Some of us on the Blog are veterans of the original vaccine wars – those that preceded the enactment of the Vaccine Act, 42 U.S.C. §§300aa-10, et seq. That litigation, involving DTP and certain other childhood vaccines, nearly destroyed this country’s ability to vaccinate its children against often deadly diseases – much to the delight of antivaxxers everywhere. After Congress acted in 1986, much to the delight of everyone else, the Act’s alternative compensation system, combined with its strong preemption provisions restricting post-compensation system litigation have largely restored the nation’s childhood vaccine supply to a sound footing. The Supreme Court did its part in Bruesewitz v. Wyeth LLC, 562 U.S. 223, 231-33 (2011), holding that the Vaccine Act preempted all design defect claims asserted by claimants who rejected Vaccine Act awards and sought to litigate their claims instead.Continue Reading Terrible Decision Contravenes the Vaccine Act’s Purpose and Would Gut Its Protections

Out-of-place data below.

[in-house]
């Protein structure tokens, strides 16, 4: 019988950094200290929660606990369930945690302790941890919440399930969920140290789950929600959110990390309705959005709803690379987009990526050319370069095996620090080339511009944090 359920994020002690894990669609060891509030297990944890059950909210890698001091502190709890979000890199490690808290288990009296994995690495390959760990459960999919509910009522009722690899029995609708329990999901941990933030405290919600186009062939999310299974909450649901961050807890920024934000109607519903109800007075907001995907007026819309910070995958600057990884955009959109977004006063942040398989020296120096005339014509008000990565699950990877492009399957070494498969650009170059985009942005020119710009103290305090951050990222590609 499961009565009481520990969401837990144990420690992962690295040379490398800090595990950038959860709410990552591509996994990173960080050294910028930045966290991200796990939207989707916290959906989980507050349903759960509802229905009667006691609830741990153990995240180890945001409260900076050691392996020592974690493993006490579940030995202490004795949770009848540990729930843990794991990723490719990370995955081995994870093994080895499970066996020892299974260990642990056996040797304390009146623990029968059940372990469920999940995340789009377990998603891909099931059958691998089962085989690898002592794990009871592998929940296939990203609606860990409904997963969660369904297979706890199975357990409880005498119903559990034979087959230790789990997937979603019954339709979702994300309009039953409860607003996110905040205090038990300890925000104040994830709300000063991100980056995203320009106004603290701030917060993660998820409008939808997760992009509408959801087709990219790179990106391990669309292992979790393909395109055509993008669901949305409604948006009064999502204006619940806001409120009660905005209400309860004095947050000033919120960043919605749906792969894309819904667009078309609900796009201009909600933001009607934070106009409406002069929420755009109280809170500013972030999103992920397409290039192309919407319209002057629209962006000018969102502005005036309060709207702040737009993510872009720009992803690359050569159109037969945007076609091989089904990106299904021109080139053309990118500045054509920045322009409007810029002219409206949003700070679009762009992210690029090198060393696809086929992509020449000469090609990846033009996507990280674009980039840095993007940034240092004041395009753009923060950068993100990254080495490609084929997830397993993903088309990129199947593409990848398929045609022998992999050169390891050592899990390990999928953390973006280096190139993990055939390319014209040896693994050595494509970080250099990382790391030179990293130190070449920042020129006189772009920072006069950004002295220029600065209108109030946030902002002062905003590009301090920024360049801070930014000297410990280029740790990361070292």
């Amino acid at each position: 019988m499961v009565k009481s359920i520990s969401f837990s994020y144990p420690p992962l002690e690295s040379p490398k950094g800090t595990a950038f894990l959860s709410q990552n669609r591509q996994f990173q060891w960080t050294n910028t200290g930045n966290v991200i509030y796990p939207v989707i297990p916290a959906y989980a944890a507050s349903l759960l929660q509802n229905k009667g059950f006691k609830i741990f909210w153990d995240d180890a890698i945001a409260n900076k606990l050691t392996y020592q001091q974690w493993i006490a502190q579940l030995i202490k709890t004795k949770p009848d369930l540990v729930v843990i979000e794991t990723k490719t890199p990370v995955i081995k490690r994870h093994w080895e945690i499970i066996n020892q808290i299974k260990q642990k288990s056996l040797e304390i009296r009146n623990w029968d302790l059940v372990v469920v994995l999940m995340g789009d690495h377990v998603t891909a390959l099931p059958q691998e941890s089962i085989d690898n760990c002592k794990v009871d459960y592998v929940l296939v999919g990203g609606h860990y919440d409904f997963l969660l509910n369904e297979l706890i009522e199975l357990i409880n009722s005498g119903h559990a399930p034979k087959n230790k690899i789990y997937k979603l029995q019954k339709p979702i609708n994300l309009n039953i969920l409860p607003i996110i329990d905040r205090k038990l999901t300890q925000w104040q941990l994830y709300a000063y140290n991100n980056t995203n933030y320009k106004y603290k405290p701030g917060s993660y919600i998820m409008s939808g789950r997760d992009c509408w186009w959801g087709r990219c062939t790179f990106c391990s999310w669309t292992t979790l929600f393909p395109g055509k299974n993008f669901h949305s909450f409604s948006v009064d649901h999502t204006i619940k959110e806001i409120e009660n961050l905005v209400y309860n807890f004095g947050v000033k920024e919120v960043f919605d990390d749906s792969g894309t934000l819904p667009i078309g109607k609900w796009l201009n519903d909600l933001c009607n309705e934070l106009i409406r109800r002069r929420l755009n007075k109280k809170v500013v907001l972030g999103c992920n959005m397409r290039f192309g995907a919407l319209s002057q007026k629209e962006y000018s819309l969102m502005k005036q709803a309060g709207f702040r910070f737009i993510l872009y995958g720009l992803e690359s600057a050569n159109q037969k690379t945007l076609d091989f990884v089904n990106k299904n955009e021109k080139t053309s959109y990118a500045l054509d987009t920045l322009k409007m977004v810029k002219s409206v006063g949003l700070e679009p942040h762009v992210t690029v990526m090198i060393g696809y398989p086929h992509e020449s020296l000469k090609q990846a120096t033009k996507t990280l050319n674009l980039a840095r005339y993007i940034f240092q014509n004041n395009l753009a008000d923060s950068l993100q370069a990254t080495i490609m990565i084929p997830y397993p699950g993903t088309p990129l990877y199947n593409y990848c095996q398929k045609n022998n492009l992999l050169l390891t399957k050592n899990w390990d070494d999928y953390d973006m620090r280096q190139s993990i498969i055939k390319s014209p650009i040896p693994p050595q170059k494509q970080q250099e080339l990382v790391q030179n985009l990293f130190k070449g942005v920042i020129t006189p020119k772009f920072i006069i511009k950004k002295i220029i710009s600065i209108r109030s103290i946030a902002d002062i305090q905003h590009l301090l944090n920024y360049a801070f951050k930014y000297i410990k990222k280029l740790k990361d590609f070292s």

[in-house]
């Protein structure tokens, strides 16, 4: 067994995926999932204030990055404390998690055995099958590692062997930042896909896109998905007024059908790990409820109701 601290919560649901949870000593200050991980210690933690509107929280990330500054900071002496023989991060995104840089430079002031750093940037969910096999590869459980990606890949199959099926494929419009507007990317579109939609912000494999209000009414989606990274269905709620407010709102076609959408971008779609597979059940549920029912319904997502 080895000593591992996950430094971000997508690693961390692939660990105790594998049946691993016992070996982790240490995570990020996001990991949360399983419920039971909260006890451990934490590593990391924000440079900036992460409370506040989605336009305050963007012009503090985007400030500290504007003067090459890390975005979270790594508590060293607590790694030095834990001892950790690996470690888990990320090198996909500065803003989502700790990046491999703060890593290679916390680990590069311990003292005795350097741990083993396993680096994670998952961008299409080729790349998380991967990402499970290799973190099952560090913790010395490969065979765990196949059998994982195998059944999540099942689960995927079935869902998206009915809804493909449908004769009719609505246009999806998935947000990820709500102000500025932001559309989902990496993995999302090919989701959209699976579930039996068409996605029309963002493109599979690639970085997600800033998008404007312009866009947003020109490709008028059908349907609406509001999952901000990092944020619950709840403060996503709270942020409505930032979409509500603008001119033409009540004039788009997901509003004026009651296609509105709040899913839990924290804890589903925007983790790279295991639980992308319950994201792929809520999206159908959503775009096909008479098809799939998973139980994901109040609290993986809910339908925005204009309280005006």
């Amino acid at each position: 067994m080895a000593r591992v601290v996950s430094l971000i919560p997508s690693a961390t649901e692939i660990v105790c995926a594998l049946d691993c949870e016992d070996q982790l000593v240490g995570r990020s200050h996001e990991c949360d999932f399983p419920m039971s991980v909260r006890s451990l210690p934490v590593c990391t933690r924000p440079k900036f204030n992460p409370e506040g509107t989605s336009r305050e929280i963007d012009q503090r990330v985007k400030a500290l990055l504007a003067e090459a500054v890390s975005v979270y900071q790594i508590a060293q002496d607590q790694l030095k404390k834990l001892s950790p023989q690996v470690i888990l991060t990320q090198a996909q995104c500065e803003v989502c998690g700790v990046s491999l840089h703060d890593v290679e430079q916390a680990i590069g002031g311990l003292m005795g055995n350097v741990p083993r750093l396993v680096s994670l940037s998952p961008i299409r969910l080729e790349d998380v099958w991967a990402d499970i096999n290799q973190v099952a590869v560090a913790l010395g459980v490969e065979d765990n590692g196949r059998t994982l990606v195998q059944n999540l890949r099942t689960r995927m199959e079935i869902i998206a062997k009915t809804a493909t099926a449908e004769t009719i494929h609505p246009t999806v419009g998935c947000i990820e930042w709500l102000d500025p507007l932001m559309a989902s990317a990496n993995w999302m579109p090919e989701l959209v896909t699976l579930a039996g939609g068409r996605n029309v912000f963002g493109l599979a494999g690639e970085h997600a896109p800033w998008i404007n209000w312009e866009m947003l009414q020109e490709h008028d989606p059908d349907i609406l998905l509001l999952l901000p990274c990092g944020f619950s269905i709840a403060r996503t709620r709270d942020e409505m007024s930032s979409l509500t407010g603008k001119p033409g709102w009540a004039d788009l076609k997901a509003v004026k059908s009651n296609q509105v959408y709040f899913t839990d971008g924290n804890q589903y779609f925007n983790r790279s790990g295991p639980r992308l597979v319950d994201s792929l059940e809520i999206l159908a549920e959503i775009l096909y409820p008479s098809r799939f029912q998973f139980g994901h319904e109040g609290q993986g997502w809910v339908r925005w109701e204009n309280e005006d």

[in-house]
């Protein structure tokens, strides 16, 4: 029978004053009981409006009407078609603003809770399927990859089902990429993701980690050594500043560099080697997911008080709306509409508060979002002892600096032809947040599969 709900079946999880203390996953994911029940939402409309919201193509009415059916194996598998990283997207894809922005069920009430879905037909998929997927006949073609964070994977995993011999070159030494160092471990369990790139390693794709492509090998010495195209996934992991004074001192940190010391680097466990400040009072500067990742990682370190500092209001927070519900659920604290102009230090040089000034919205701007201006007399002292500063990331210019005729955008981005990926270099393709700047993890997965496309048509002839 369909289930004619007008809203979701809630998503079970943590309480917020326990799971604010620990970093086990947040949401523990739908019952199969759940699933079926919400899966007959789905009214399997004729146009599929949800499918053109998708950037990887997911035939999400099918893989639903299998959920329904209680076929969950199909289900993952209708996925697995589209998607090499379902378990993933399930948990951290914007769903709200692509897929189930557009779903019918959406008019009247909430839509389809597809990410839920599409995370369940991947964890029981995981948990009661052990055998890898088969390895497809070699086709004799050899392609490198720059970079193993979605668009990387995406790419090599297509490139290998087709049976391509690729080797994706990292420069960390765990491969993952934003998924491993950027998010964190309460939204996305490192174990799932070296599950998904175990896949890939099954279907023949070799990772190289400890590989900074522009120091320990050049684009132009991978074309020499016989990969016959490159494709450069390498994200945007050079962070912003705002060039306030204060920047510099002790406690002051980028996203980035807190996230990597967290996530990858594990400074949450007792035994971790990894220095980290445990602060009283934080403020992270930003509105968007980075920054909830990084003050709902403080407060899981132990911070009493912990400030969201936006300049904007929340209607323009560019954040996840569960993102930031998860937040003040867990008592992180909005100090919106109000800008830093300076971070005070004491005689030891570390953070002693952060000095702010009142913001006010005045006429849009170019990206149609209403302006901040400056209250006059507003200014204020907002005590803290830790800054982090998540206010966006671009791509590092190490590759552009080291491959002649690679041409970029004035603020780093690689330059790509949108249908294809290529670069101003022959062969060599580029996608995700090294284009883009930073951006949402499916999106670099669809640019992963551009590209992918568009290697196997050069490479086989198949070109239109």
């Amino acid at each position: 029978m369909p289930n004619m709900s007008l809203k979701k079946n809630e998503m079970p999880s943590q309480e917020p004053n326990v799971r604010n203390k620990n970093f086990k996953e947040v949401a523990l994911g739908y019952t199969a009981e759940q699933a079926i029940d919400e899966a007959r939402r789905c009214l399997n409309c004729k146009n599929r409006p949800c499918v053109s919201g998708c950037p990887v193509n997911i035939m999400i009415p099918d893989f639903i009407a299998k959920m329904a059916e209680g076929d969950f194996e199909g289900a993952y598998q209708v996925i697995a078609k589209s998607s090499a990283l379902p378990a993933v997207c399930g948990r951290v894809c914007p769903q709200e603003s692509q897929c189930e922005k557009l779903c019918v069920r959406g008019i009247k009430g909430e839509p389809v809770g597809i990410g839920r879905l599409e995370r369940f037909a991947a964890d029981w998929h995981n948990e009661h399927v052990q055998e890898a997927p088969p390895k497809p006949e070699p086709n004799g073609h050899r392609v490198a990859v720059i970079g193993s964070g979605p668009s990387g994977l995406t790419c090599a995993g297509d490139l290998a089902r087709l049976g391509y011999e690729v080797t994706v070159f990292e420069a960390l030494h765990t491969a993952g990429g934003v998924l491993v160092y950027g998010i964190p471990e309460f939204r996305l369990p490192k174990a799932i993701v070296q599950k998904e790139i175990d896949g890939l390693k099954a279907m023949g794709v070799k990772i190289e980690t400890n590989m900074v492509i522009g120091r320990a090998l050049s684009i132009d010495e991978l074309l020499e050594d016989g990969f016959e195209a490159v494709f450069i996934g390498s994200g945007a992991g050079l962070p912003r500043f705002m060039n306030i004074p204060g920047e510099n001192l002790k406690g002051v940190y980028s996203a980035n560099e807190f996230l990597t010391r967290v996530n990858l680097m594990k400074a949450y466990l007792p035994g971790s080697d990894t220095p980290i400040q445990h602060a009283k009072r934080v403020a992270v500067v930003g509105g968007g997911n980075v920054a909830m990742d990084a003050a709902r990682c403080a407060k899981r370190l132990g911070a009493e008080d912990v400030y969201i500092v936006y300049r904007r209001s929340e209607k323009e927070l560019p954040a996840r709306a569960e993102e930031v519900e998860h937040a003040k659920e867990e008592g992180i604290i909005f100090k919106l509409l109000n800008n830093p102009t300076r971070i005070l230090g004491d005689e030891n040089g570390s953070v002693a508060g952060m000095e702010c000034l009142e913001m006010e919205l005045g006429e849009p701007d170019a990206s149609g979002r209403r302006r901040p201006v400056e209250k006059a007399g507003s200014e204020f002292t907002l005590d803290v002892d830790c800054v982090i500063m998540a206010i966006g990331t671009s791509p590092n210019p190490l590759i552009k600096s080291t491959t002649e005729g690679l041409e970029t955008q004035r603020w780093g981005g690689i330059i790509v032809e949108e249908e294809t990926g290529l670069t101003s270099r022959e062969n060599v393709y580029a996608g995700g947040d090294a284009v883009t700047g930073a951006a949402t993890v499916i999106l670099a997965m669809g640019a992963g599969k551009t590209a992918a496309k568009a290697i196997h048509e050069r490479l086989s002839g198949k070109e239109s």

The recent defense win in Dains v. Bayer HealthCare LLC, 2022 WL 16572021 (N.D.N.Y. Nov. 1, 2022), demonstrates why many plaintiff-side counsel are well-advised to steer away from cases involving PMA medical devices. Between federal preemption and TwIqbal, not one of the plaintiff’s “seventeen separately enumerated causes of action” escaped the defendant’s motion to dismiss. Id. at *3.Continue Reading Preemption and Pleading Send Plaintiff Packing